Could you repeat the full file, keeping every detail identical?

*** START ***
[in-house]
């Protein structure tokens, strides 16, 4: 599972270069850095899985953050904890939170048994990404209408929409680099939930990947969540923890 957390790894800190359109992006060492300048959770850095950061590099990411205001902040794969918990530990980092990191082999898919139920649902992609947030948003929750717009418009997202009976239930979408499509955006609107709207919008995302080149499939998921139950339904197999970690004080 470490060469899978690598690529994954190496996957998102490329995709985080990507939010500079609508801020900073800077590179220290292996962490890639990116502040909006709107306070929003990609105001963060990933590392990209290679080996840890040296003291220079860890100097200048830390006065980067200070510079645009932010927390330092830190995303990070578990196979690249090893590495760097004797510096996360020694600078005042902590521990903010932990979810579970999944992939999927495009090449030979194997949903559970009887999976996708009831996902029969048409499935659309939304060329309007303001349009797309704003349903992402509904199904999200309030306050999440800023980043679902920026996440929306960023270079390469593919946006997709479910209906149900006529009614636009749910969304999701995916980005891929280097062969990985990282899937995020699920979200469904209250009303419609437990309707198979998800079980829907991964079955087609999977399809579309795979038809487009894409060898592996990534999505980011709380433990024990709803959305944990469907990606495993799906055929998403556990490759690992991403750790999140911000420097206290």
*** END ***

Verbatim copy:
[in-house]
């Protein structure tokens, strides 16, 4: 599972270069850095899985953050904890939170048994990404209408929409680099939930990947969540923890 957390790894800190359109992006060492300048959770850095950061590099990411205001902040794969918990530990980092990191082999898919139920649902992609947030948003929750717009418009997202009976239930979408499509955006609107709207919008995302080149499939998921139950339904197999970690004080 470490060469899978690598690529994954190496996957998102490329995709985080990507939010500079609508801020900073800077590179220290292996962490890639990116502040909006709107306070929003990609105001963060990933590392990209290679080996840890040296003291220079860890100097200048830390006065980067200070510079645009932010927390330092830190995303990070578990196979690249090893590495760097004797510096996360020694600078005042902590521990903010932990979810579970999944992939999927495009090449030979194997949903559970009887999976996708009831996902029969048409499935659309939304060329309007303001349009797309704003349903992402509904199904999200309030306050999440800023980043679902920026996440929306960023270079390469593919946006997709479910209906149900006529009614636009749910969304999701995916980005891929280097062969990985990282899937995020699920979200469904209250009303419609437990309707198979998800079980829907991964079955087609999977399809579309795979038809487009894409060898592996990534999505980011709380433990024990709803959305944990469907990606495993799906055929998403556990490759690992991403750790999140911000420097206290």